It’s no secret that a major part of being a truckload carrier are the long hours behind the wheel. We often focus on how to maximize this time — staying awake and alert to safely deliver the goods and materials to the final destination.
However, there’s a byproduct of this unavoidable work condition. Long hours spent sitting can have a wide range of negative health effects:
- Sore back
- Weight gain
- Heart disease
- Deep vein thrombosis
- And more
These can become quite serious and have very noticeable impacts on a driver’s life. The good news is that it is possible to work as a truckload carrier and mitigate these negative health effects that come as a result of long hours behind the wheel.
Here are six ways truckload carriers can diminish the negative health effects from sitting for long periods of time:
- Sit Up Straight While Driving
- Stretch During Stops
- Exercise When Possible
- Eat Well
- Avoid Smoking
- Get a Good Amount of Sleep
1. Sit Up Straight While Driving
Back problems are one of the main drawbacks to sitting in the seat of a truck for long periods of time. However, a little attention to your posture will go a long way to prevent the development of chronic back pain issues.
Many people find themselves hunching toward the steering wheel as they drive. This puts your spine in an unnatural shape and creates issues over time.
Likewise, you shouldn’t be leaning too far back either. Try to sit with your shoulders centered over your hips. Placing a pillow, blanket, or even a sweatshirt between your lower back and your seat can help align your spine in the driver’s seat.
2. Stretch During Stops
Long hours are going to be rough on your body even if you hold the best possible posture throughout the drive. Use your time out of the truck to condition your body and help reduce the negative effects of these long hours.
You don’t need to do a full yoga routine in the parking lot of a truck stop, but any stretching can help alleviate back pain. Pay attention to where the pain is located and try to find a movement that addresses that area.
- Touch your toes
- Bring your knees to your chest
- Keep your hips still and rotate your torso
- Roll your head in a circle to stretch your neck
3. Exercise When Possible
Back pain is not the only risk you run with long hours on the road. Obesity creates a large amount of potential health issues, and sitting all day long is the perfect condition for weight gain.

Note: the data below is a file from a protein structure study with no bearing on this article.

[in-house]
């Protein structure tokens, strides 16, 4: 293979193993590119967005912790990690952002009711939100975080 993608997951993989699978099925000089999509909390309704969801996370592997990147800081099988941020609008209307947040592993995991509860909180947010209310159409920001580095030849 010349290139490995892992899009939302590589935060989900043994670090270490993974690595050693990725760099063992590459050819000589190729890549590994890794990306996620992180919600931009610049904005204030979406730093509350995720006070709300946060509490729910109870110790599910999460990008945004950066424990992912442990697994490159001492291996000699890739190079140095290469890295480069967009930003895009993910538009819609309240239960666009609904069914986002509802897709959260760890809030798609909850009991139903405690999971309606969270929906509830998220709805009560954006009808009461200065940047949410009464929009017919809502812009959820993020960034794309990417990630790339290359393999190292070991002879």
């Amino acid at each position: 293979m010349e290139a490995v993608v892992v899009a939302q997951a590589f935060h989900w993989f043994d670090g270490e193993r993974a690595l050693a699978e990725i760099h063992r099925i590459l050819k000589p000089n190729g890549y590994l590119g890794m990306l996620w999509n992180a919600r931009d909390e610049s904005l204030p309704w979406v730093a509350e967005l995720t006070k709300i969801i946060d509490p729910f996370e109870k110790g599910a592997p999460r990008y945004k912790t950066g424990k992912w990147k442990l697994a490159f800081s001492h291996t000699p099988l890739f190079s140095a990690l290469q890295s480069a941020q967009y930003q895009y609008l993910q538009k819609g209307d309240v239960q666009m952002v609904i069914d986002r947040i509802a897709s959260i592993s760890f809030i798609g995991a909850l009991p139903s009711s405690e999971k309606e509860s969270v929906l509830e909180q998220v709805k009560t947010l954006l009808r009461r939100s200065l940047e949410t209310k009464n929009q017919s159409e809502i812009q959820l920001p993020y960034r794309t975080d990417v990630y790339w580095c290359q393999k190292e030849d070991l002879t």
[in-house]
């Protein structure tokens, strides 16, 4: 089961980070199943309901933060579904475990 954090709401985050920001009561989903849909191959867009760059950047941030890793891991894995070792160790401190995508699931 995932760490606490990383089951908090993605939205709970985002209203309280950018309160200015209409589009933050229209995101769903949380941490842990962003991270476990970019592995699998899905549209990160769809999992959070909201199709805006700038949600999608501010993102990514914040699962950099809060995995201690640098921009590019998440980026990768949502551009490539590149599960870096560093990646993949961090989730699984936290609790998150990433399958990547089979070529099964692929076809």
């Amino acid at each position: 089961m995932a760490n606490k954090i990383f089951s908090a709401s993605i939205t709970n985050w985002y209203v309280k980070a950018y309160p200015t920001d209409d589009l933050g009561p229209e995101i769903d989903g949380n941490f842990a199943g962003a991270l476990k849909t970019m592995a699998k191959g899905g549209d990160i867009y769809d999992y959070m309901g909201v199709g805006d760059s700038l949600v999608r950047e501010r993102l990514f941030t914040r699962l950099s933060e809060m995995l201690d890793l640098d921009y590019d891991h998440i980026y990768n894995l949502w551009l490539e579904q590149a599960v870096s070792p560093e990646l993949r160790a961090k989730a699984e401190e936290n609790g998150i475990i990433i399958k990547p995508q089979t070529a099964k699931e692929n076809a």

Your time outside the truck should also be used to get your heart rate up. Try jogging around the parking lot. Bring a jump rope along with you and put some time in while you fuel up.
Try to get a half hour of exercise every day. Even fifteen minutes of exercise would be beneficial, but a half hour would be ideal. This will not only reduce your likelihood of contracting the many illnesses associated with weight gain, it will also make you feel better.
4. Eat Well
The other side of that same concern is your diet. It’s very easy to fall into negative eating habits on the road — snacking throughout the day, unhealthy meals, and so on. However, these small moments of enjoyment from eating unhealthy foods will add up to long-term issues.
Prepare for this by bringing healthy food choices along with you. If you feel the need to snack, eat some fruit. And when you stop off for a meal, try to make the most health-conscious choice you can.
It will be tempting to retreat to comfort food, but healthy food will fuel you throughout your day instead of weighing you down — figuratively and literally.
5. Avoid Smoking
Truckload carriers have a lot of time to kill on the road. And some view smoking as an activity they can do while in the truck. We all know about the health risks associated with smoking, but that’s not always enough to keep us from doing it.
Sitting in your truck all day already has a host of potential health risks. And smoking makes all of these health risks even more dangerous. It’s best to simply avoid adding this to the risks associated with long hours spent sitting.
6. Get a Good Amount of Sleep
It might seem weird, but the amount of sleep you get at night has a huge effect on your overall health. Your body needs this rest to efficiently carry out its daily processes.
Make it a point to get eight hours of sleep every night. And if that’s not possible, shoot for a minimum of seven hours. Click here to read our tips on how to get better sleep while out on the road.